East Jessamine High School band director Rex Payton kept time during a marching-band rehearsal at the school Aug. 23, 2011. Payton is accused of selling school instruments online and has been suspended.
Credit Jonathan Kleppinger/The Jessamine Journal
The band director at East Jessamine High School has been suspended during an investigation into claims he sold school instruments online for personal gain. Rex Payton is in his second year as director of the program and also has directed the band at West Jessamine High. Formal charges against him are expected in the next week, Nicholasville police Sgt. Scott Harvey said Thursday.
The Scott County Board of Education abruptly ended its work session Tuesday after two members got into a squabble. Haley Conway and Luther Mason quarreled over Conway’s frequent questioning of decisions by Superintendent Patricia Putty and other administrators, particularly the school district’s delay in building a new high school to alleviate overcrowding in current facilities.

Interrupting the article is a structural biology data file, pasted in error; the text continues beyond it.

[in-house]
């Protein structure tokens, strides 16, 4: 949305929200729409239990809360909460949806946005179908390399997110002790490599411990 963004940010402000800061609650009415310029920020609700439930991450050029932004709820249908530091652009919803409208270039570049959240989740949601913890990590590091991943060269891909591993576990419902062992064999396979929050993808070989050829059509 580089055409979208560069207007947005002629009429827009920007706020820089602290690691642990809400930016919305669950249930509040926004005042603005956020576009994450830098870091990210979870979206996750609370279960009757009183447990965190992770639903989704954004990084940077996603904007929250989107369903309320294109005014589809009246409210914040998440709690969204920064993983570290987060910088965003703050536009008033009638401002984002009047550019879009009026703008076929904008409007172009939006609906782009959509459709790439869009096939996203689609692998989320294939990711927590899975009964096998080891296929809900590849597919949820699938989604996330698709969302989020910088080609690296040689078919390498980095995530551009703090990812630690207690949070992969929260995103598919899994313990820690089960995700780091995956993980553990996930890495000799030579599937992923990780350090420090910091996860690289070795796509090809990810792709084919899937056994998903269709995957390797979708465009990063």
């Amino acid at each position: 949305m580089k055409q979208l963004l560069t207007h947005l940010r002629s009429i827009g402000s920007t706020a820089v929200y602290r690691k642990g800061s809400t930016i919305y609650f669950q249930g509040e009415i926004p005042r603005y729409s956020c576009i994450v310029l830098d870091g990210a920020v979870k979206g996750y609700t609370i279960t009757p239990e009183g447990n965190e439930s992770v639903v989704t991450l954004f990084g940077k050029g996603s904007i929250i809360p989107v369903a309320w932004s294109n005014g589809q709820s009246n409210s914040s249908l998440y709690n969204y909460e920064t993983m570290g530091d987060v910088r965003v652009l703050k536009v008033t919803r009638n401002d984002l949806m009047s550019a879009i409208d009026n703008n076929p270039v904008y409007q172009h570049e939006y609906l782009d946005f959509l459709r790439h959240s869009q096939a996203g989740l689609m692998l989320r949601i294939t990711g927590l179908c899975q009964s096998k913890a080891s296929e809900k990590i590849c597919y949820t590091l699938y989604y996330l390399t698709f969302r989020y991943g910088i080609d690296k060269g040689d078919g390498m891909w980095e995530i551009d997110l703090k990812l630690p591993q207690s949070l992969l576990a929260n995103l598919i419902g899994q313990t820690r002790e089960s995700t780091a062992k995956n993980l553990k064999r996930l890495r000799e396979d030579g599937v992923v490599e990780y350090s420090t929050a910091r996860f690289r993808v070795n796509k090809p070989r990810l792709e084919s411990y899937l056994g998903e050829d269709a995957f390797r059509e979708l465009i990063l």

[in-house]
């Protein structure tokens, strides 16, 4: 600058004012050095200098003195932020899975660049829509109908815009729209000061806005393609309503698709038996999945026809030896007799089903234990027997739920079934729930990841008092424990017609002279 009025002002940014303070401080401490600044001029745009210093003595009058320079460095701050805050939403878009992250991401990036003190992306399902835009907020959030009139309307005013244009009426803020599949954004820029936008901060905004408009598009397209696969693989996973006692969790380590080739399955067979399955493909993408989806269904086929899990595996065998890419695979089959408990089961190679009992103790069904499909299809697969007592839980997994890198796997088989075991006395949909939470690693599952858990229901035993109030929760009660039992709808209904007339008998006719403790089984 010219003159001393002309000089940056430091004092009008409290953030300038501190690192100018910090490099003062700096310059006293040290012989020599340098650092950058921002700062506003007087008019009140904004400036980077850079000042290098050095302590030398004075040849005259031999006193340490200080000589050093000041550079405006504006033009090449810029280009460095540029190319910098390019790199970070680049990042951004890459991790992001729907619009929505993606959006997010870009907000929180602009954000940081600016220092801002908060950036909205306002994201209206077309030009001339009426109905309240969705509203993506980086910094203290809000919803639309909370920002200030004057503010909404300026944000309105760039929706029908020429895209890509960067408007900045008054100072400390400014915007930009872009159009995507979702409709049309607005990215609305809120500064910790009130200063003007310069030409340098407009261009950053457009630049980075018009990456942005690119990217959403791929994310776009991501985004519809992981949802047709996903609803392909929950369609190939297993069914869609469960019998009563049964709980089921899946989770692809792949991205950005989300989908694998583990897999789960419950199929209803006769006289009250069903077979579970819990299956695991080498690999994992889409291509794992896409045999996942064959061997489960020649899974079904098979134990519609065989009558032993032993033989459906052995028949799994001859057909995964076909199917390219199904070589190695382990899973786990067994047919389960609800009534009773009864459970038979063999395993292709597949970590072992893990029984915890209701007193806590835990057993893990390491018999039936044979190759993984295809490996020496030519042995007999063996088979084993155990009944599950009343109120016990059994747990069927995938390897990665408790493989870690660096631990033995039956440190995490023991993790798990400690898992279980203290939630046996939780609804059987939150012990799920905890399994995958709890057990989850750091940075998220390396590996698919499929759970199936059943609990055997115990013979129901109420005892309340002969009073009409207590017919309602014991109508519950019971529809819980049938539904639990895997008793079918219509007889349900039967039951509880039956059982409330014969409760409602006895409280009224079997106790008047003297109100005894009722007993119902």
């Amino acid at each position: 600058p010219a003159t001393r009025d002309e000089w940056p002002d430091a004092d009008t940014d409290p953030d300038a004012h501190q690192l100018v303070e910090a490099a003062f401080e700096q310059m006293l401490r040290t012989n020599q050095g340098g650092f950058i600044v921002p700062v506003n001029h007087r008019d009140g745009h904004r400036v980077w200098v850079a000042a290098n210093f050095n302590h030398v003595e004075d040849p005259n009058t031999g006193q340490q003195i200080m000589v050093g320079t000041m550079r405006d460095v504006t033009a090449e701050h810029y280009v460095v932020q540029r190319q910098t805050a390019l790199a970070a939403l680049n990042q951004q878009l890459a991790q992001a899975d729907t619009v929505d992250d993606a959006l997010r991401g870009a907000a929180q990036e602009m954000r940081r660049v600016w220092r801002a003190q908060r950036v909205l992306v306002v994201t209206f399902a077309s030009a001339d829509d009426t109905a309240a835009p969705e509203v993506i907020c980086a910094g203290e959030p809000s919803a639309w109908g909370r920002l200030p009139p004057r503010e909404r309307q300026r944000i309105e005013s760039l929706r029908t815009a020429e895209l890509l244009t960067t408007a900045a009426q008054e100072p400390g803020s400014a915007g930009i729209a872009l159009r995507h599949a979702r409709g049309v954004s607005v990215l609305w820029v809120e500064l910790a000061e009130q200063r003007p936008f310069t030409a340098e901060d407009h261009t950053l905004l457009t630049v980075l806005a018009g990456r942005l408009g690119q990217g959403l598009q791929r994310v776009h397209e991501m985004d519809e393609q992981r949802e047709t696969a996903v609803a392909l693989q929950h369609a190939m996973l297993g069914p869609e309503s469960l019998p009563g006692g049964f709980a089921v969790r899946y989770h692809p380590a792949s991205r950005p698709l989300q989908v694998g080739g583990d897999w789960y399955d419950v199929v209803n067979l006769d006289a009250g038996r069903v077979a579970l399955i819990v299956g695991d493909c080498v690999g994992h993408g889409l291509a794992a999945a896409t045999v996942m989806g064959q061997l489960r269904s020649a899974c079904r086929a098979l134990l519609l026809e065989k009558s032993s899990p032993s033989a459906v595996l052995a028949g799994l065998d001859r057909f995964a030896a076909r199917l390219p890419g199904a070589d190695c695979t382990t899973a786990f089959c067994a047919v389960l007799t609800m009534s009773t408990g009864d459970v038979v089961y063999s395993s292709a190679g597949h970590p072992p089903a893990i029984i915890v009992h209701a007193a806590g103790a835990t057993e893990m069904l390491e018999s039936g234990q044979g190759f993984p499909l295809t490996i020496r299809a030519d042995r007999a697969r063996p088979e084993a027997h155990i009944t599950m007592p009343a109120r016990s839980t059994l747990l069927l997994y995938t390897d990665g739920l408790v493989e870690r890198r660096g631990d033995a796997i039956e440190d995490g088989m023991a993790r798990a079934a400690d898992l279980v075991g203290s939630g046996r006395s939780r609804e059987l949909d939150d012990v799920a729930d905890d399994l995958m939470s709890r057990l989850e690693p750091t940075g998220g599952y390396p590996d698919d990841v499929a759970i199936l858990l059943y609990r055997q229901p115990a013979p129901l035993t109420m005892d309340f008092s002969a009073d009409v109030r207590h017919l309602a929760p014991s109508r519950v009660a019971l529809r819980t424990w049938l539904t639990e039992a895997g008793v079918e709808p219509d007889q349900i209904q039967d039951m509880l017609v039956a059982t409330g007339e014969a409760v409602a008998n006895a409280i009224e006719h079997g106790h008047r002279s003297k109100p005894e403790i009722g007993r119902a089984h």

As Kentucky faces it’s most difficult budget yet, a new education coalition is calling for even more early education funding. The Kentucky Education Action Team is made up of well-know education associations, including the Kentucky Education Association and groups representing administratiors, teachers, parents and school boards and councils. In a news conference in the Capitol Rotunda today, they made a case for an increase in SEEK funding back to 2008 levels.